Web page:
Press releases 2017


More than 300 rarely seen works by the celebrated Austrian botanical artist Ferdinand Bauer come together for the first time at the State Library of NSW on Thursday 16 November 2017.

Bauer’s exquisite pencil sketching, extraordinary colour‐coding system, and pioneering field work – created during Matthew Flinders’ 1801‐1803 circumnavigation of Australia – will be celebrated as part of a unique project embracing both print and digital technology. A lavish book, Painting by Numbers: the Life and Art of Ferdinand Bauer, published by NewSouth Publishing, has been hailed by State Librarian Dr John Vallance as “one of the
finest books to be published by an Australian press.”

This fascinating and little‐known story of Ferdinand Bauer has been brought to life by Professor David Mabberley, one of the world’s leading botanical scholars, in collaboration with the State Library of NSW, the Bodleian Libraries Oxford, the Natural History Museum
London, the Royal Botanic Gardens at Kew, the Linnean Society of London, and the Natural History Museum in Vienna.

Launched in tandem is a ground‐breaking website, produced by the State Library’s DX Lab, which contains many previously unpublished works by Bauer and demonstrates Bauer’s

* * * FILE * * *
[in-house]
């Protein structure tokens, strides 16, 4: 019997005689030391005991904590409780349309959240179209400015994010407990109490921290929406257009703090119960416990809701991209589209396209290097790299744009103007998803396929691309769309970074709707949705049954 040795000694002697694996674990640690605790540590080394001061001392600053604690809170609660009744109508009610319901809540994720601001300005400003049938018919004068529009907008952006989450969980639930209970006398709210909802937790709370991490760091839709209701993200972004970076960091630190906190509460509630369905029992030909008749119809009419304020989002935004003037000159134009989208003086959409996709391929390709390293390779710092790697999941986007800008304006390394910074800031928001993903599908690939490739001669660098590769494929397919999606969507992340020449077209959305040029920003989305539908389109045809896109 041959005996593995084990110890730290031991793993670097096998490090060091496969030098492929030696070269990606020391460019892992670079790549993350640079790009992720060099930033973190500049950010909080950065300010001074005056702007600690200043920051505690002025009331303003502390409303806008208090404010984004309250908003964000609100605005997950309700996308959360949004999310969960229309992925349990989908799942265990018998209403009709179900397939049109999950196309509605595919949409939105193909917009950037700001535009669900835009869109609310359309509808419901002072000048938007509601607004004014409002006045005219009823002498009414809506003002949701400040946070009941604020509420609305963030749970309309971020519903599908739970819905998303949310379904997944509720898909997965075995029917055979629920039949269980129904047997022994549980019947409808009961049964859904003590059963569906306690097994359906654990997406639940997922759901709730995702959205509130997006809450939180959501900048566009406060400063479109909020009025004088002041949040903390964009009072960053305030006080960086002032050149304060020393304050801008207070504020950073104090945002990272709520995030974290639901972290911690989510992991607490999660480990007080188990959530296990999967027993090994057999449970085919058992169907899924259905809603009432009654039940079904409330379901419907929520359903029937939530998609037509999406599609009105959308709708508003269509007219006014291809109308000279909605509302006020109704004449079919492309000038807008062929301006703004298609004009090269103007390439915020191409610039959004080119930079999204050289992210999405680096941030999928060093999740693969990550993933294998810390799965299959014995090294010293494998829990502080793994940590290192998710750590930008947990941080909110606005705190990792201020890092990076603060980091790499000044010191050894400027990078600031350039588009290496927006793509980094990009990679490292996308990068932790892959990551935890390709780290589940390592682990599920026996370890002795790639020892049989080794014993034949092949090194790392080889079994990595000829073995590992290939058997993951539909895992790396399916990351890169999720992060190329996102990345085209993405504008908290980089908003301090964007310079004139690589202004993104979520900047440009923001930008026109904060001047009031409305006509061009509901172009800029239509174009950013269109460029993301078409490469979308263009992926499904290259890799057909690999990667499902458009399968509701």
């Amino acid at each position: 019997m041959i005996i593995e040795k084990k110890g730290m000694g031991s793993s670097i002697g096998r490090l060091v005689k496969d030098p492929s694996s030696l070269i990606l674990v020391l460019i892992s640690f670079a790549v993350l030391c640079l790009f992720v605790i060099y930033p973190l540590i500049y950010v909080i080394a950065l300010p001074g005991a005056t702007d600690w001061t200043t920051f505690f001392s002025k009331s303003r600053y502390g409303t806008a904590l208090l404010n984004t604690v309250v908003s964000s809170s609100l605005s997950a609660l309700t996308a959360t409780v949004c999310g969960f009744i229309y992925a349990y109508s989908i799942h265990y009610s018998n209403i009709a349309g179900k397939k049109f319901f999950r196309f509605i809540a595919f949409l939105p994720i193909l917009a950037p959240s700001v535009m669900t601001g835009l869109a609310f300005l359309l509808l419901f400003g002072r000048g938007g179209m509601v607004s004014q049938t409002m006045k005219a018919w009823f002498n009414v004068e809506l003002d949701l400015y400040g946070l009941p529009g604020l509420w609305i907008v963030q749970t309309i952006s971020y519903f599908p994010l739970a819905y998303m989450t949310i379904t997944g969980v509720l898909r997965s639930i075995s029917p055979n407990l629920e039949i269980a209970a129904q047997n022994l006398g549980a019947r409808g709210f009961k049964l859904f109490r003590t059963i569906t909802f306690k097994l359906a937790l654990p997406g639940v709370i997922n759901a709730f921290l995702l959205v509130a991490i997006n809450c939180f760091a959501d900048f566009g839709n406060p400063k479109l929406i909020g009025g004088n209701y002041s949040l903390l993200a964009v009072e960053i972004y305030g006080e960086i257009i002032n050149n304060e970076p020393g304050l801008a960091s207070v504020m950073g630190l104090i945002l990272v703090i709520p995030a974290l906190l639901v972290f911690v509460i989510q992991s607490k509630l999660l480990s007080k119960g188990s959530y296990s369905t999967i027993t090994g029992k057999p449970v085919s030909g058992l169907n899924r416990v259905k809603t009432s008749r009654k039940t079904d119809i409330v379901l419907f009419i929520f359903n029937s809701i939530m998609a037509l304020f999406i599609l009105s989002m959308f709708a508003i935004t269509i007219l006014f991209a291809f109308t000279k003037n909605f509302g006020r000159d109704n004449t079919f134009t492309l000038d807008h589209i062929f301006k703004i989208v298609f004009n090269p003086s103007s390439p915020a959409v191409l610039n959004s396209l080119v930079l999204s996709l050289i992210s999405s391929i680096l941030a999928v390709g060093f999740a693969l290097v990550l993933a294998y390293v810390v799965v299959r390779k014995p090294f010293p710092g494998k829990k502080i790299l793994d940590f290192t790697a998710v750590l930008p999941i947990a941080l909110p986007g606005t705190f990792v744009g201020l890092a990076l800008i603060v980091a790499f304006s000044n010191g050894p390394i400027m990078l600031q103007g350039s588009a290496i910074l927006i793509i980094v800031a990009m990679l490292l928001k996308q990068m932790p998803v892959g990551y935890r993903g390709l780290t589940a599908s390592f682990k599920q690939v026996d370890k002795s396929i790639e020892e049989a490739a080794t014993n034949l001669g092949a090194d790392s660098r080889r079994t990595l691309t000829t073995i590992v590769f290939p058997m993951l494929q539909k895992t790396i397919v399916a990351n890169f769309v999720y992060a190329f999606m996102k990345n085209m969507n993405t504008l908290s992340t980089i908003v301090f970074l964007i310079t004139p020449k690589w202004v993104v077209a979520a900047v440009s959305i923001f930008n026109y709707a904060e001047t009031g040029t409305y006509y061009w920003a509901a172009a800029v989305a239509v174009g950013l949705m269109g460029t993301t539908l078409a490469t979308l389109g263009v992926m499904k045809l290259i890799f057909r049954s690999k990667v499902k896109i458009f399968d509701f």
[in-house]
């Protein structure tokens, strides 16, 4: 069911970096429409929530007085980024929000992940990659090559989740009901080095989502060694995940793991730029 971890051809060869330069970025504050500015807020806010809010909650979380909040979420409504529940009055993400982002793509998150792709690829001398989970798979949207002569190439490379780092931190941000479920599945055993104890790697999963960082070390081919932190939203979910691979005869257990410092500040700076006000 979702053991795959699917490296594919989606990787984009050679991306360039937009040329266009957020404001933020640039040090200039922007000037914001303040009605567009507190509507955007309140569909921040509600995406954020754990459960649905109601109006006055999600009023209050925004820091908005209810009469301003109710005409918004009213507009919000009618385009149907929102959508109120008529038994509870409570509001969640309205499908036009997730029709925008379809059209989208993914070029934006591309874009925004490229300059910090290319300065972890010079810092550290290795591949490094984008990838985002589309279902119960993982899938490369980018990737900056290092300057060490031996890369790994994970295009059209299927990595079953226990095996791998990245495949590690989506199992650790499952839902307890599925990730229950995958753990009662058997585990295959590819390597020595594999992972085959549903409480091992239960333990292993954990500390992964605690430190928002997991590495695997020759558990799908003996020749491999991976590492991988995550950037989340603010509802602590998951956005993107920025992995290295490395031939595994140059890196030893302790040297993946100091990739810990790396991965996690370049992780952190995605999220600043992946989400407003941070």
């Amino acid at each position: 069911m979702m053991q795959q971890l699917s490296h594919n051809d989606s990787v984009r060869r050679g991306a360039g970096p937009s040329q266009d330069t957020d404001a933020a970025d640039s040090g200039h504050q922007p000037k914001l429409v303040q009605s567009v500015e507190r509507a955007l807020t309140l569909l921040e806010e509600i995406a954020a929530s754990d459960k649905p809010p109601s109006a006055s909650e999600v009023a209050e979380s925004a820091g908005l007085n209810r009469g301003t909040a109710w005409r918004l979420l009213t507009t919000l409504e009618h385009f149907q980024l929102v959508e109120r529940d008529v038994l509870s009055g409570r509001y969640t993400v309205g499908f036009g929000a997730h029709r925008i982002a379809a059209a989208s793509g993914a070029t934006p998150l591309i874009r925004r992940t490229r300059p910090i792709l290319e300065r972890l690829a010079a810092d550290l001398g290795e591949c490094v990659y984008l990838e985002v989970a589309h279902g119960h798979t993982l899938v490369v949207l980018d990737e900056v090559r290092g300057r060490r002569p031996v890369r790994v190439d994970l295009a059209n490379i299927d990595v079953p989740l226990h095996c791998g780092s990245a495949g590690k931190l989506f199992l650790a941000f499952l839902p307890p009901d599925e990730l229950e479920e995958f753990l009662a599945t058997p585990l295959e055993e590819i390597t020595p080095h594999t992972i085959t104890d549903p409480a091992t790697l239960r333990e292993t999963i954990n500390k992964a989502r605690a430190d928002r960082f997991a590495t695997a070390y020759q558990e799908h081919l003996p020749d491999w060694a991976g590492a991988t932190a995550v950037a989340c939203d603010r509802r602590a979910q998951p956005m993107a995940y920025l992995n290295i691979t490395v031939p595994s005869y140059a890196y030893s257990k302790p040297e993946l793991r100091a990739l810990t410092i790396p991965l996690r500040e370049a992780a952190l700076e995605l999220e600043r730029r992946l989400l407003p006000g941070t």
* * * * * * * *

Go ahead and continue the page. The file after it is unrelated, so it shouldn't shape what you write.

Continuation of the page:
colour‐coding practice. “His mind worked at such a speed that he could remember colours by number, and by the time he reached Australia he had 1000 shades committed to memory,” says Professor Mabberley. Bauer would later finish the works in his studio with watercolours matched to his colour charts.

Visitors to the Painting by Numbers website will be able to view the incredible detail in Bauer’s work, experiment with his signature palettes and explore how he turned his field drawings into fully realised and detailed studio watercolours.

“We have used the latest web technologies to enable Bauer’s annotated drawings to be viewed alongside his finished watercolours for the first time,” says Paula Bray, Head of
State Library’s DX Lab.

Website visitors will be able to search by scientific name, common name, colour or location, and enjoy a deeper understanding of selected works through featured interviews with Professor Mabberley.

Passionflowers, London, 1794, private collection (Sydney)

Red silky oak, 1813-14, Ferdinand Bauer, coloured engraved, London (Illustrationes florae Novae Hollandiae). State Library of NSW.

Rainbow lorikeet (Trichoglossus haematodus moluccanus), watercolour, Ferdindand Bauer, based on pencil sketch made at Port Philipp (Melbourne), April 1802. Natural History Museum, London.

Christmas spider (Austracantha minax), 1805, field drawing/watercolour, Ferdinand Bauer. Naturhistorisches Museum Wien / Natural History Museum, London


Screenshot der Website